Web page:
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Phil D.




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PostPosted: Sun 18 Mar, 2012 9:41 am    Post subject: Question on Medieval Daggers...         Reply with quote

I was handling a few of a friend's replica daggers this weekend.On the average they are very pommel heavy to where the balance is at the guard or just under where the handle meets the guard.This seems to make it awkward when hanging from a belt.I have never handled an actual antique dagger /poignard/etc.and am curious if this was also the norm.Or were more pommels hollow as compared to the modern replicas.
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Scott Woodruff





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PostPosted: Sun 18 Mar, 2012 10:35 am    Post subject:         Reply with quote

Mass distribution can vary greatly in daggers. For one thing, mass distribution is much less critical with a short blade than with a sword. Most ballock daggers have very light organic hilts, which when combined with a thick, stiff blade can give them a quite blade-heavy balance. People who are unfamiliar with ballock daggers, when they handle one of mine, will often complain that the balance is "wrong" or "poor." Rondel daggers are generally constructed so as to make the metal hilt fittings as light as possible, ie hollow or thin sheets sandwiching organic layers. "quillon" or sword-hilted daggers can sometimes have heavier hilt fittings, and I would not consider a center of mass at the cross or in the grip to be unusual or awkward. On the other hand, hollow pommels were not uncommon either and may even be considered the norm. As to your question about suspension, try the search funtion, I know that there is a thread about dagger suspension. Methods of dagger suspension that seem counter-intuiitive or awkward to modern users were quite normal in period.
Edit: the thread is called "wearing daggers"
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Chad Arnow
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PostPosted: Sun 18 Mar, 2012 12:06 pm    Post subject:         Reply with quote

Scott Woodruff wrote:
As to your question about suspension, try the search funtion, I know that there is a thread about dagger suspension.


Here's the thread you're referencing:

http://www.myArmoury.com/talk/viewtopic.php?t=13897

You'll find solid pommel quillon daggers as well as ones with hollow pommels. You'll find thick rondels that are solid and some that are hollow or made up of wood sheathed in metal. You'll find quite a variety in all forms.

While it's possible the daggers you handled are simply poor reproductions that are too heavy in the hilt, I think that the use of a dagger is not hindered by hilt-biased balance points the way it would be on a sword. First, daggers are shorter. Second, they're made for stabbing and are usually shown depicted being held point-down (the so-called icepick grip). Weight centered in your hand will help make for a powerful short thrust.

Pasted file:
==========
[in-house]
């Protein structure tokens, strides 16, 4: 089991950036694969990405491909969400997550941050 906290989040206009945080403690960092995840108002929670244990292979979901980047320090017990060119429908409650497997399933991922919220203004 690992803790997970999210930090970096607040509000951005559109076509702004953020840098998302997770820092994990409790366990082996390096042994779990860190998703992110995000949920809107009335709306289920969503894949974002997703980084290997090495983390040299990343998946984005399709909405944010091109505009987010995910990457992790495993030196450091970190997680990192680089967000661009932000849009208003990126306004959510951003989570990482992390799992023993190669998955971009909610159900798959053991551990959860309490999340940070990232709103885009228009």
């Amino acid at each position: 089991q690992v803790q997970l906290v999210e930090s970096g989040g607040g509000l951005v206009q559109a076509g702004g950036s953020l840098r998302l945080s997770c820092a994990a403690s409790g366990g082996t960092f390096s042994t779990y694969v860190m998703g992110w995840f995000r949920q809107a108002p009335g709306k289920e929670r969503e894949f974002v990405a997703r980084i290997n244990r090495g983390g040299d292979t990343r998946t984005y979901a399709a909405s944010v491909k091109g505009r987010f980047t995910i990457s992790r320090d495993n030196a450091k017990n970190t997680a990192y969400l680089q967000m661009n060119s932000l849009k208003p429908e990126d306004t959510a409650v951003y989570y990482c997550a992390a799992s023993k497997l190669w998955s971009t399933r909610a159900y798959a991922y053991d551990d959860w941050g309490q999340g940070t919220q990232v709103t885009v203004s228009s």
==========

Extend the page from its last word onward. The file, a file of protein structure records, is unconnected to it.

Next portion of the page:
Happy

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Phil D.




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PostPosted: Sun 18 Mar, 2012 12:23 pm    Post subject:         Reply with quote

Thanks for the thread...it is very informative.
"A bottle of wine contains more philosophy than all the books in the world." -- Louis Pasteur

"A gentleman should never leave the house without a sharp knife, a good watch, and great hat."
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Eric W. Norenberg





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PostPosted: Sun 18 Mar, 2012 4:43 pm    Post subject: Re: Question on Medieval Daggers...         Reply with quote

Phil D. wrote:
...they are very pommel heavy to where the balance is at the guard or just under where the handle meets the guard.This seems to make it awkward when hanging from a belt...


I wonder if this might be compensated for by the hardware on the scabbard? A substantial chape might help prevent the scabbard from flipping "tip - up" while thonged to the belt (most suspensions do not seem to have been tight, bound to the belt arrangements).

Perhaps someone well-versed in daggers (Chad? Leo?) might chime in on this, as applies to the original artifacts.
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Scott Woodruff





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PostPosted: Sun 18 Mar, 2012 7:14 pm    Post subject:         Reply with quote

As a general rule, most medieval daggers have light-weight sheaths, often of 2 layers of leather, sometimes with no chape, sometimes with a chape of light sheet metal.
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Phil D.




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PostPosted: Sun 18 Mar, 2012 7:49 pm    Post subject:         Reply with quote

Just to be more specific .It is the sword hilted daggers that seemed the most pommel heavy.Though some of the pommels seemed a bit thick so that may be the fault in some of the modern replicas.
"A bottle of wine contains more philosophy than all the books in the world." -- Louis Pasteur

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Leo Todeschini
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PostPosted: Mon 19 Mar, 2012 1:44 am    Post subject:         Reply with quote

Phil D wrote
Quote:
Just to be more specific .It is the sword hilted daggers that seemed the most pommel heavy.Though some of the pommels seemed a bit thick so that may be the fault in some of the modern replicas.


Generally quillon daggers do not suffer from this too much and it is rondels that it is most likely to happen with. You see upside down or tipped up daggers in art quite frequently so it was obviously a problem then too. Heavier chapes do help.

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